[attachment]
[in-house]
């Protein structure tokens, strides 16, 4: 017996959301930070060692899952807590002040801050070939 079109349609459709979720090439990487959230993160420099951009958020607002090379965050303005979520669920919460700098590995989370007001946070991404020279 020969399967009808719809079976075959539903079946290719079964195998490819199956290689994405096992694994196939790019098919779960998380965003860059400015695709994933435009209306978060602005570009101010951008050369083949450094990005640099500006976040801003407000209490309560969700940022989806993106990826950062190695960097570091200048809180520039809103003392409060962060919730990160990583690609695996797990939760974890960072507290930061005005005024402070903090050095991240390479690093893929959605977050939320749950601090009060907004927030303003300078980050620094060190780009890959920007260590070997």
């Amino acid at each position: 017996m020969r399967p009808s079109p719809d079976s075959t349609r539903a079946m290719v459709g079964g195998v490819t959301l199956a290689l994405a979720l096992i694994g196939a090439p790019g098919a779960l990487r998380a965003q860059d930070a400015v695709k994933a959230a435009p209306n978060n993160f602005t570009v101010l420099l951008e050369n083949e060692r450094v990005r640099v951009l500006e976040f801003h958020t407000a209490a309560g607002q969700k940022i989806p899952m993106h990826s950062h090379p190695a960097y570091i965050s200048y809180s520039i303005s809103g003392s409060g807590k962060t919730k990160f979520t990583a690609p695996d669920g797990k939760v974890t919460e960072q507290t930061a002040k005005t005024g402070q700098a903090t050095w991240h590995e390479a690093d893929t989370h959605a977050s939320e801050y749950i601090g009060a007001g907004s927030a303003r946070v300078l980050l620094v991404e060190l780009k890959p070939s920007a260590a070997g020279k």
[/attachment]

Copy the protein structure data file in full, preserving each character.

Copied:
[in-house]
């Protein structure tokens, strides 16, 4: 017996959301930070060692899952807590002040801050070939 079109349609459709979720090439990487959230993160420099951009958020607002090379965050303005979520669920919460700098590995989370007001946070991404020279 020969399967009808719809079976075959539903079946290719079964195998490819199956290689994405096992694994196939790019098919779960998380965003860059400015695709994933435009209306978060602005570009101010951008050369083949450094990005640099500006976040801003407000209490309560969700940022989806993106990826950062190695960097570091200048809180520039809103003392409060962060919730990160990583690609695996797990939760974890960072507290930061005005005024402070903090050095991240390479690093893929959605977050939320749950601090009060907004927030303003300078980050620094060190780009890959920007260590070997």
């Amino acid at each position: 017996m020969r399967p009808s079109p719809d079976s075959t349609r539903a079946m290719v459709g079964g195998v490819t959301l199956a290689l994405a979720l096992i694994g196939a090439p790019g098919a779960l990487r998380a965003q860059d930070a400015v695709k994933a959230a435009p209306n978060n993160f602005t570009v101010l420099l951008e050369n083949e060692r450094v990005r640099v951009l500006e976040f801003h958020t407000a209490a309560g607002q969700k940022i989806p899952m993106h990826s950062h090379p190695a960097y570091i965050s200048y809180s520039i303005s809103g003392s409060g807590k962060t919730k990160f979520t990583a690609p695996d669920g797990k939760v974890t919460e960072q507290t930061a002040k005005t005024g402070q700098a903090t050095w991240h590995e390479a690093d893929t989370h959605a977050s939320e801050y749950i601090g009060a007001g907004s927030a303003r946070v300078l980050l620094v991404e060190l780009k890959p070939s920007a260590a070997g020279k």